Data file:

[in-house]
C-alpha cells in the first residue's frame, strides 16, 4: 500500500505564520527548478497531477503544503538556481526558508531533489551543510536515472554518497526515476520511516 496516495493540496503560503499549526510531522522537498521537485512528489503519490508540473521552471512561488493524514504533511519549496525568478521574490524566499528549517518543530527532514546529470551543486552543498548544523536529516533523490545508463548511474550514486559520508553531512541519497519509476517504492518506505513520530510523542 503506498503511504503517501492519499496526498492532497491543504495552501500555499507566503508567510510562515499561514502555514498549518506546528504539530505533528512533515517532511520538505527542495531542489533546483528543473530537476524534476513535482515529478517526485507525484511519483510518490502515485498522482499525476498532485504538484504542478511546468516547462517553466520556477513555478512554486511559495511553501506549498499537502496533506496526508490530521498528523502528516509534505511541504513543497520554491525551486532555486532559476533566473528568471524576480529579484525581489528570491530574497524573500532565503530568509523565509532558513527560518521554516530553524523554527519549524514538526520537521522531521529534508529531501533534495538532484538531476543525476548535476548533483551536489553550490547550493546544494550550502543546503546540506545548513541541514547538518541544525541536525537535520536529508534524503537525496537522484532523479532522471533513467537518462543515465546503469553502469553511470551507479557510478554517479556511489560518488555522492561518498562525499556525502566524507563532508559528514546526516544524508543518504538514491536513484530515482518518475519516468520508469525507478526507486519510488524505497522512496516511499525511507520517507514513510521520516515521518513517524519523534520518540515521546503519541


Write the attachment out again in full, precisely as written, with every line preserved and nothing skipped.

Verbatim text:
[in-house]
C-alpha cells in the first residue's frame, strides 16, 4: 500500500505564520527548478497531477503544503538556481526558508531533489551543510536515472554518497526515476520511516 496516495493540496503560503499549526510531522522537498521537485512528489503519490508540473521552471512561488493524514504533511519549496525568478521574490524566499528549517518543530527532514546529470551543486552543498548544523536529516533523490545508463548511474550514486559520508553531512541519497519509476517504492518506505513520530510523542 503506498503511504503517501492519499496526498492532497491543504495552501500555499507566503508567510510562515499561514502555514498549518506546528504539530505533528512533515517532511520538505527542495531542489533546483528543473530537476524534476513535482515529478517526485507525484511519483510518490502515485498522482499525476498532485504538484504542478511546468516547462517553466520556477513555478512554486511559495511553501506549498499537502496533506496526508490530521498528523502528516509534505511541504513543497520554491525551486532555486532559476533566473528568471524576480529579484525581489528570491530574497524573500532565503530568509523565509532558513527560518521554516530553524523554527519549524514538526520537521522531521529534508529531501533534495538532484538531476543525476548535476548533483551536489553550490547550493546544494550550502543546503546540506545548513541541514547538518541544525541536525537535520536529508534524503537525496537522484532523479532522471533513467537518462543515465546503469553502469553511470551507479557510478554517479556511489560518488555522492561518498562525499556525502566524507563532508559528514546526516544524508543518504538514491536513484530515482518518475519516468520508469525507478526507486519510488524505497522512496516511499525511507520517507514513510521520516515521518513517524519523534520518540515521546503519541